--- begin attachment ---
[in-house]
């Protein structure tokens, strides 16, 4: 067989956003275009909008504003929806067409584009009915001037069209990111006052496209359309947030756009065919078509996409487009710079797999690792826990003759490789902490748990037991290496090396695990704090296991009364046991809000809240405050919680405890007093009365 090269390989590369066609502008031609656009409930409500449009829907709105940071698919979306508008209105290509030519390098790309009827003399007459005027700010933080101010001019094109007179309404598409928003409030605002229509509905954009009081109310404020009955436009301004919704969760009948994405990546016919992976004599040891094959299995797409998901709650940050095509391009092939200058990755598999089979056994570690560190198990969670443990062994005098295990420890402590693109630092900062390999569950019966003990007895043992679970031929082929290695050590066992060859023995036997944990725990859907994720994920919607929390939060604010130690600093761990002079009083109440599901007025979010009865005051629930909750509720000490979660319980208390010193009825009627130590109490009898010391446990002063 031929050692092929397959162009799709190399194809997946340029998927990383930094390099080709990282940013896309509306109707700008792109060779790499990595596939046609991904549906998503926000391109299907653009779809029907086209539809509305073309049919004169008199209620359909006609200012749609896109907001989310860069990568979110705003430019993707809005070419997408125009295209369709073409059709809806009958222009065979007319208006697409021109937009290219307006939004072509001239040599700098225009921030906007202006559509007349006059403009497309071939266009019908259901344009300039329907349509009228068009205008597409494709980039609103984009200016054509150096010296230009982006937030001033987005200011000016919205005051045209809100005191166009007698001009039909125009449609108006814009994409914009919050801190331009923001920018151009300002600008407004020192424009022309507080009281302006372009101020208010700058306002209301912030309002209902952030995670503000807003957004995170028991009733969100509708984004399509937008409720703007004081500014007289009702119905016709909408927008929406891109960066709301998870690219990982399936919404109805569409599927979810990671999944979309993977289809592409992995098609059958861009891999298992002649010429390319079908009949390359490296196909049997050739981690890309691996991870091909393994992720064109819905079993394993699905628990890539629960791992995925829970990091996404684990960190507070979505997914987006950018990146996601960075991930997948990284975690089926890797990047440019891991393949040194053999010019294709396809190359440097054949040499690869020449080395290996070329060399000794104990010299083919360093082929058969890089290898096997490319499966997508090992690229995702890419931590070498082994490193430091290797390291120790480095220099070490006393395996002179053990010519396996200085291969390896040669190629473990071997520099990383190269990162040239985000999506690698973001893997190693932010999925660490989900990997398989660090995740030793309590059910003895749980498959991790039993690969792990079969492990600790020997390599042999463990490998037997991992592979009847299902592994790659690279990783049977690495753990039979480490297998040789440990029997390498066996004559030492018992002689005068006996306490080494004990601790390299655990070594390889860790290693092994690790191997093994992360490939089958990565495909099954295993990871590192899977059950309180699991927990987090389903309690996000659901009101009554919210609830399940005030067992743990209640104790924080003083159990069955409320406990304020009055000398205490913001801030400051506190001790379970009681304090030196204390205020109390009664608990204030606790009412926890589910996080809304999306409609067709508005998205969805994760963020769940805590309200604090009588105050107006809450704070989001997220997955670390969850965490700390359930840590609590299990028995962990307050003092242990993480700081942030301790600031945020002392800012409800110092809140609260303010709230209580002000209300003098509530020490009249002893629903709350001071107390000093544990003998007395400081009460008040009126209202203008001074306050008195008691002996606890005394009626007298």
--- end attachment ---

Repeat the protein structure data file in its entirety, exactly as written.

[in-house]
């Protein structure tokens, strides 16, 4: 067989956003275009909008504003929806067409584009009915001037069209990111006052496209359309947030756009065919078509996409487009710079797999690792826990003759490789902490748990037991290496090396695990704090296991009364046991809000809240405050919680405890007093009365 090269390989590369066609502008031609656009409930409500449009829907709105940071698919979306508008209105290509030519390098790309009827003399007459005027700010933080101010001019094109007179309404598409928003409030605002229509509905954009009081109310404020009955436009301004919704969760009948994405990546016919992976004599040891094959299995797409998901709650940050095509391009092939200058990755598999089979056994570690560190198990969670443990062994005098295990420890402590693109630092900062390999569950019966003990007895043992679970031929082929290695050590066992060859023995036997944990725990859907994720994920919607929390939060604010130690600093761990002079009083109440599901007025979010009865005051629930909750509720000490979660319980208390010193009825009627130590109490009898010391446990002063 031929050692092929397959162009799709190399194809997946340029998927990383930094390099080709990282940013896309509306109707700008792109060779790499990595596939046609991904549906998503926000391109299907653009779809029907086209539809509305073309049919004169008199209620359909006609200012749609896109907001989310860069990568979110705003430019993707809005070419997408125009295209369709073409059709809806009958222009065979007319208006697409021109937009290219307006939004072509001239040599700098225009921030906007202006559509007349006059403009497309071939266009019908259901344009300039329907349509009228068009205008597409494709980039609103984009200016054509150096010296230009982006937030001033987005200011000016919205005051045209809100005191166009007698001009039909125009449609108006814009994409914009919050801190331009923001920018151009300002600008407004020192424009022309507080009281302006372009101020208010700058306002209301912030309002209902952030995670503000807003957004995170028991009733969100509708984004399509937008409720703007004081500014007289009702119905016709909408927008929406891109960066709301998870690219990982399936919404109805569409599927979810990671999944979309993977289809592409992995098609059958861009891999298992002649010429390319079908009949390359490296196909049997050739981690890309691996991870091909393994992720064109819905079993394993699905628990890539629960791992995925829970990091996404684990960190507070979505997914987006950018990146996601960075991930997948990284975690089926890797990047440019891991393949040194053999010019294709396809190359440097054949040499690869020449080395290996070329060399000794104990010299083919360093082929058969890089290898096997490319499966997508090992690229995702890419931590070498082994490193430091290797390291120790480095220099070490006393395996002179053990010519396996200085291969390896040669190629473990071997520099990383190269990162040239985000999506690698973001893997190693932010999925660490989900990997398989660090995740030793309590059910003895749980498959991790039993690969792990079969492990600790020997390599042999463990490998037997991992592979009847299902592994790659690279990783049977690495753990039979480490297998040789440990029997390498066996004559030492018992002689005068006996306490080494004990601790390299655990070594390889860790290693092994690790191997093994992360490939089958990565495909099954295993990871590192899977059950309180699991927990987090389903309690996000659901009101009554919210609830399940005030067992743990209640104790924080003083159990069955409320406990304020009055000398205490913001801030400051506190001790379970009681304090030196204390205020109390009664608990204030606790009412926890589910996080809304999306409609067709508005998205969805994760963020769940805590309200604090009588105050107006809450704070989001997220997955670390969850965490700390359930840590609590299990028995962990307050003092242990993480700081942030301790600031945020002392800012409800110092809140609260303010709230209580002000209300003098509530020490009249002893629903709350001071107390000093544990003998007395400081009460008040009126209202203008001074306050008195008691002996606890005394009626007298």